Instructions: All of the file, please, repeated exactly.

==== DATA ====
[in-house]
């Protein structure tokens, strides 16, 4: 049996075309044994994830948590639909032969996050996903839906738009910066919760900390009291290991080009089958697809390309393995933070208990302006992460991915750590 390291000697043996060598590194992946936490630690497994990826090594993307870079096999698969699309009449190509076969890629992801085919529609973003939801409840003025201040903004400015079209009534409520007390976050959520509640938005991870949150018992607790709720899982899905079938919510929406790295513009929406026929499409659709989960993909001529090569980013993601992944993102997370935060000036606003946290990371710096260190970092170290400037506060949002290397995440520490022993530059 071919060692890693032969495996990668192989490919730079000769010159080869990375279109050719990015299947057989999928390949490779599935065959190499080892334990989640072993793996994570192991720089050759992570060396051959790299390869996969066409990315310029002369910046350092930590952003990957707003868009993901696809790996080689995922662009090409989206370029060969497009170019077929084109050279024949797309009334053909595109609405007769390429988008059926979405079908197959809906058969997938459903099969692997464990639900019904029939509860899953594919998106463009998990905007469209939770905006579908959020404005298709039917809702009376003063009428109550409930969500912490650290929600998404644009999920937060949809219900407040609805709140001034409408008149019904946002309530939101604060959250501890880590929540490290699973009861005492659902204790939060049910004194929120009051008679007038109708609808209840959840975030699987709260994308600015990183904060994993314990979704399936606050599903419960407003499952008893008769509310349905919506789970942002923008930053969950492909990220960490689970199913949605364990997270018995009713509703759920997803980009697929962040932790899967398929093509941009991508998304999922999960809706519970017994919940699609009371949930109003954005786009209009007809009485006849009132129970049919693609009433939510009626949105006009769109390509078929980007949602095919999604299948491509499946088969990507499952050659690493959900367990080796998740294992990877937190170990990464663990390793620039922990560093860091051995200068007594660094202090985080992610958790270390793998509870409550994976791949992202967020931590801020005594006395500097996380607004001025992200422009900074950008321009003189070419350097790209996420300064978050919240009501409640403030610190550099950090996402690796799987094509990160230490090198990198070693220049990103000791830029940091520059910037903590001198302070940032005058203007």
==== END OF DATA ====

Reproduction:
[in-house]
């Protein structure tokens, strides 16, 4: 049996075309044994994830948590639909032969996050996903839906738009910066919760900390009291290991080009089958697809390309393995933070208990302006992460991915750590 390291000697043996060598590194992946936490630690497994990826090594993307870079096999698969699309009449190509076969890629992801085919529609973003939801409840003025201040903004400015079209009534409520007390976050959520509640938005991870949150018992607790709720899982899905079938919510929406790295513009929406026929499409659709989960993909001529090569980013993601992944993102997370935060000036606003946290990371710096260190970092170290400037506060949002290397995440520490022993530059 071919060692890693032969495996990668192989490919730079000769010159080869990375279109050719990015299947057989999928390949490779599935065959190499080892334990989640072993793996994570192991720089050759992570060396051959790299390869996969066409990315310029002369910046350092930590952003990957707003868009993901696809790996080689995922662009090409989206370029060969497009170019077929084109050279024949797309009334053909595109609405007769390429988008059926979405079908197959809906058969997938459903099969692997464990639900019904029939509860899953594919998106463009998990905007469209939770905006579908959020404005298709039917809702009376003063009428109550409930969500912490650290929600998404644009999920937060949809219900407040609805709140001034409408008149019904946002309530939101604060959250501890880590929540490290699973009861005492659902204790939060049910004194929120009051008679007038109708609808209840959840975030699987709260994308600015990183904060994993314990979704399936606050599903419960407003499952008893008769509310349905919506789970942002923008930053969950492909990220960490689970199913949605364990997270018995009713509703759920997803980009697929962040932790899967398929093509941009991508998304999922999960809706519970017994919940699609009371949930109003954005786009209009007809009485006849009132129970049919693609009433939510009626949105006009769109390509078929980007949602095919999604299948491509499946088969990507499952050659690493959900367990080796998740294992990877937190170990990464663990390793620039922990560093860091051995200068007594660094202090985080992610958790270390793998509870409550994976791949992202967020931590801020005594006395500097996380607004001025992200422009900074950008321009003189070419350097790209996420300064978050919240009501409640403030610190550099950090996402690796799987094509990160230490090198990198070693220049990103000791830029940091520059910037903590001198302070940032005058203007």